Mature naive B cells were enriched from the blood or tonsils of donors by negative selection by using the Naive B Cell Isolation Kit II (Miltenyi). CD38+IgD GC B cells were enriched from negatively selected tonsillar B cells by using total B Cell Isolation Kit (Miltenyi) and depletion of IgD+ B cells after phycoerythrin anti-IgD staining and antiphycoerythrin magnetic bead treatment (Miltenyi), followed by positive selection by using FITC-anti-CD38 and anti-FITC magnetic bead isolation (Miltenyi). CD19+CD10++IgMCD27 early B-cell precursors and CD19+CD10++IgM+CD27 immature B cells from the liver and bone marrow of 109- and 120-d-old fetuses were sorted by flow cytometry after enrichment for B cells by using CD20 magnetic beads (Miltenyi). CD19+CD10++IgM+CD27 new emigrant and CD19+CD10IgM+CD27 mature naive B cells were also isolated from the spleen of the same fetuses by using a similar approach. Total RNA was extracted from B cells using the Absolutely RNA MicroPrep kit (Stratagene), followed by cDNA synthesis with SuperScript II RT (Gibco BRL). Real-time quantification was performed with an iCycler IQ5 thermal cycler (BioRad) by using Evagreen (BioRad) and the following primers: sense CD79B, ccaggctggcgttgtctcctg; antisense CD79B, aggcgctgttcatgtagcagtg; sense AID, agacactctggacaccactatg; and antisense AID, ggaggaagagcaattccacgtg. Quantification of the gene of interest was analyzed by ΔCt method with CD79B used as the reference gene. Relative expression equals 2-(CTgene-CTactin).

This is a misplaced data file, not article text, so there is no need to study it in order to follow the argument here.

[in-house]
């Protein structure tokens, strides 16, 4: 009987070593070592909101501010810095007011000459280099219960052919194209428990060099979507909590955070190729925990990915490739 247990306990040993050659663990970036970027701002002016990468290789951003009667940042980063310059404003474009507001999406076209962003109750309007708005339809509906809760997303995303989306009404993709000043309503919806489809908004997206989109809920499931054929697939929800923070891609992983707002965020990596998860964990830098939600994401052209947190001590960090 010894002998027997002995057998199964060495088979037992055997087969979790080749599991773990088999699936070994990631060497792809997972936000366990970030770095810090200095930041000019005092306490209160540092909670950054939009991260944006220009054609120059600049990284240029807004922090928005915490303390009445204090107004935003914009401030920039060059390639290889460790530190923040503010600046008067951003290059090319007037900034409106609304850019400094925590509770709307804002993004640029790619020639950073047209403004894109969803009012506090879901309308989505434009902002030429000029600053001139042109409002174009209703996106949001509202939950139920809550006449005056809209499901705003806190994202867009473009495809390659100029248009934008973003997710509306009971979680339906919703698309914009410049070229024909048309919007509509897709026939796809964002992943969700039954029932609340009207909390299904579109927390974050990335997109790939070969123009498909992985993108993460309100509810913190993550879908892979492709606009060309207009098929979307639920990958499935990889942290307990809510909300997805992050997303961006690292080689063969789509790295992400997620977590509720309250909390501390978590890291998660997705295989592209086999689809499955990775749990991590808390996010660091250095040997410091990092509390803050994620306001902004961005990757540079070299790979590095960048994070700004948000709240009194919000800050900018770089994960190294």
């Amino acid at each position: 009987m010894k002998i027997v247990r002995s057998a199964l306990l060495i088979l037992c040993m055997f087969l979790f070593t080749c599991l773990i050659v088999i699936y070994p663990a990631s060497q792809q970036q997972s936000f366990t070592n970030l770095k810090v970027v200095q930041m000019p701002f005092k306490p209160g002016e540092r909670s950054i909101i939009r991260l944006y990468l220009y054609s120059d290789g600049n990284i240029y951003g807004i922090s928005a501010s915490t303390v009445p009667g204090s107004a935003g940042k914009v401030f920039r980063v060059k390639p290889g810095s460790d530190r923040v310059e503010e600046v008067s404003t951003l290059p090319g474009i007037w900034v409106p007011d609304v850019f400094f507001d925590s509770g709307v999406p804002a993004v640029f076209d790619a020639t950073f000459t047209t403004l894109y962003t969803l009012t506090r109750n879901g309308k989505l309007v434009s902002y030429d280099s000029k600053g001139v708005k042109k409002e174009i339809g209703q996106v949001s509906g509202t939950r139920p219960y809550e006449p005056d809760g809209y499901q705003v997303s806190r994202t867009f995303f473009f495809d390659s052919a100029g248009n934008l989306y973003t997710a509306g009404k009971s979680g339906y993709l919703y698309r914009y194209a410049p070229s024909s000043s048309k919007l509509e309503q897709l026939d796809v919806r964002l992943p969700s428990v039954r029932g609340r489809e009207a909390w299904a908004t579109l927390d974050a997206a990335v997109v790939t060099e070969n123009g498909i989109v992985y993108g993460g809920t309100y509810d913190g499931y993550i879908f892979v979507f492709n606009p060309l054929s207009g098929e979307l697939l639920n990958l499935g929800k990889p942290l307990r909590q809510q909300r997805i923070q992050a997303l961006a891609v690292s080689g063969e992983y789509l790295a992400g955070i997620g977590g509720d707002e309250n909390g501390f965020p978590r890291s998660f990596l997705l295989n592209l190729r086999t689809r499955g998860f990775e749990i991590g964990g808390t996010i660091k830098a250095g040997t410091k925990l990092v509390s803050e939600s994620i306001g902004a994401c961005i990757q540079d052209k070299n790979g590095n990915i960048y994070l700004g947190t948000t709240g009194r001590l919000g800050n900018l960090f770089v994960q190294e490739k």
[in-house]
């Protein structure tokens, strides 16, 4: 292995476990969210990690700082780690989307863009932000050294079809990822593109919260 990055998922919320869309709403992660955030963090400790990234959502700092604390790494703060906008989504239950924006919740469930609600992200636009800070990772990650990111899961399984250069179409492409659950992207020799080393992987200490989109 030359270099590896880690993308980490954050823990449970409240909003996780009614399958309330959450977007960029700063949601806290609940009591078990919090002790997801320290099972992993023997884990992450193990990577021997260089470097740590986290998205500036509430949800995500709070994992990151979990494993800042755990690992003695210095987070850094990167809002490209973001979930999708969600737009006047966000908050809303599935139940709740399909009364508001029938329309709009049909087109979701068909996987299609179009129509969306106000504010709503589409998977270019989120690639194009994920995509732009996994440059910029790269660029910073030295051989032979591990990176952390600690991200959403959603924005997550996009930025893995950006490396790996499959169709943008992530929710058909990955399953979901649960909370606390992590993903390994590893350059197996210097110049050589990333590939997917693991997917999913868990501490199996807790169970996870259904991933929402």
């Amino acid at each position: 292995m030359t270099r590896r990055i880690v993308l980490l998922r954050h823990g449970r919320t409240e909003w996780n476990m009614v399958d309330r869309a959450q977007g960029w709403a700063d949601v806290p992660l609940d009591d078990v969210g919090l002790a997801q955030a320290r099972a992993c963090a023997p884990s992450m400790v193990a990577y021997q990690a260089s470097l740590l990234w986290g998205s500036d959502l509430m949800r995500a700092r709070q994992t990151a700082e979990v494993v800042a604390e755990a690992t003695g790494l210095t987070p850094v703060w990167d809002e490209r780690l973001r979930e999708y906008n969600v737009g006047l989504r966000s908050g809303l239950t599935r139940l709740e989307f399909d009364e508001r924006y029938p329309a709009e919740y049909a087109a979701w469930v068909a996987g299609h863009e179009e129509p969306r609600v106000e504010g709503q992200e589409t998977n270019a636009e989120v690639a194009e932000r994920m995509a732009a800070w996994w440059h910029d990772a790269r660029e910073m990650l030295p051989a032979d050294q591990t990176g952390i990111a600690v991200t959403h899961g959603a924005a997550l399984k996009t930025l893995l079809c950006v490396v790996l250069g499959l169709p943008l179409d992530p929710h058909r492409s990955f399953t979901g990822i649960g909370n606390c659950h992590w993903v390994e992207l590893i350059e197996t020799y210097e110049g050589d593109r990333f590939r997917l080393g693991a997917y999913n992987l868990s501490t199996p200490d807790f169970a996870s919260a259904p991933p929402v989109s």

Supplementary Material

Supporting Information:


We thank Dr. S. Rudchenko and S. Semova for cell sorting, Dr. C. Price for providing CD40L-deficient patient samples, Mrs. M. C. Stolzenberg and M. Forveille for excellent technical assistance, Dr. J. Craft for providing tonsil samples, and Dr. D. Schatz for advice and discussions. We also thank all the members of the Immunodeficiency Clinic of the Centre Hospitalier de l'Université Laval. This work was supported by National Institutes of Health/National Institute of Allergy and Infectious Diseases Grants AI061093, AI071087, and AI082713 (to E.M.), Institut National de la Santé et de la Recherche Médicale, CEE European Primary Antibody Deficiencies Contract Seventh Framework Program (201549), and Association Contre le Cancer (F.R.-L. and A.D.).